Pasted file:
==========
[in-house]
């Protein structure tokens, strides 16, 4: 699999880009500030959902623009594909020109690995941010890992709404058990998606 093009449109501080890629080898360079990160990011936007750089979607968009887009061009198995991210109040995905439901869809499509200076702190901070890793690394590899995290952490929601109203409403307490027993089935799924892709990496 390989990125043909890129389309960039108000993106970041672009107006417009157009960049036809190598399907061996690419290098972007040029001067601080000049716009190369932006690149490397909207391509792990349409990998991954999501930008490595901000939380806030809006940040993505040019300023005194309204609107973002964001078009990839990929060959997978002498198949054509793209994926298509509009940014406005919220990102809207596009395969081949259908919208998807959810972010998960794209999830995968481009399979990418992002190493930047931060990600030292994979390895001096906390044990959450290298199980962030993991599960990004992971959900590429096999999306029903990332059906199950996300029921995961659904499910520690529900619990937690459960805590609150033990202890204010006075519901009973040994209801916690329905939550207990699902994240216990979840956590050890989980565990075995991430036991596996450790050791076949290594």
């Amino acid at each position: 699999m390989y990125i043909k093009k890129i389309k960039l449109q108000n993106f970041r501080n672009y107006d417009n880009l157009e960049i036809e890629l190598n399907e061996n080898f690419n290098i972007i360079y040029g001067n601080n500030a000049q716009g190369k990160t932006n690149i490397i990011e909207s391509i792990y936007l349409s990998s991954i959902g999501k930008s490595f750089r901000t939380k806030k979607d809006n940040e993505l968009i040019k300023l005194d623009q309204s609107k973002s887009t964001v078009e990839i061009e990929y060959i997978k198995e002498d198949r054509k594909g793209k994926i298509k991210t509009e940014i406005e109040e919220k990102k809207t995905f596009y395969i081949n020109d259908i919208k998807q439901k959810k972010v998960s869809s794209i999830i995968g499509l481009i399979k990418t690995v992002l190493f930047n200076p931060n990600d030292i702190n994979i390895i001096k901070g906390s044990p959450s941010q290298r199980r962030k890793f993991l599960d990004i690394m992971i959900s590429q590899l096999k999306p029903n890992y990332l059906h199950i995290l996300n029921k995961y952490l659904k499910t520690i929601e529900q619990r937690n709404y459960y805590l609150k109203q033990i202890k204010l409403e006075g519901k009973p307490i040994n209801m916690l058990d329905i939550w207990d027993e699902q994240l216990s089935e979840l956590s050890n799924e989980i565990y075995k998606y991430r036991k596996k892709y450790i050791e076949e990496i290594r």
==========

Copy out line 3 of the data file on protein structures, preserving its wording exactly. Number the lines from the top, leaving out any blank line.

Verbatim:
């Amino acid at each position: 699999m390989y990125i043909k093009k890129i389309k960039l449109q108000n993106f970041r501080n672009y107006d417009n880009l157009e960049i036809e890629l190598n399907e061996n080898f690419n290098i972007i360079y040029g001067n601080n500030a000049q716009g190369k990160t932006n690149i490397i990011e909207s391509i792990y936007l349409s990998s991954i959902g999501k930008s490595f750089r901000t939380k806030k979607d809006n940040e993505l968009i040019k300023l005194d623009q309204s609107k973002s887009t964001v078009e990839i061009e990929y060959i997978k198995e002498d198949r054509k594909g793209k994926i298509k991210t509009e940014i406005e109040e919220k990102k809207t995905f596009y395969i081949n020109d259908i919208k998807q439901k959810k972010v998960s869809s794209i999830i995968g499509l481009i399979k990418t690995v992002l190493f930047n200076p931060n990600d030292i702190n994979i390895i001096k901070g906390s044990p959450s941010q290298r199980r962030k890793f993991l599960d990004i690394m992971i959900s590429q590899l096999k999306p029903n890992y990332l059906h199950i995290l996300n029921k995961y952490l659904k499910t520690i929601e529900q619990r937690n709404y459960y805590l609150k109203q033990i202890k204010l409403e006075g519901k009973p307490i040994n209801m916690l058990d329905i939550w207990d027993e699902q994240l216990s089935e979840l956590s050890n799924e989980i565990y075995k998606y991430r036991k596996k892709y450790i050791e076949e990496i290594r």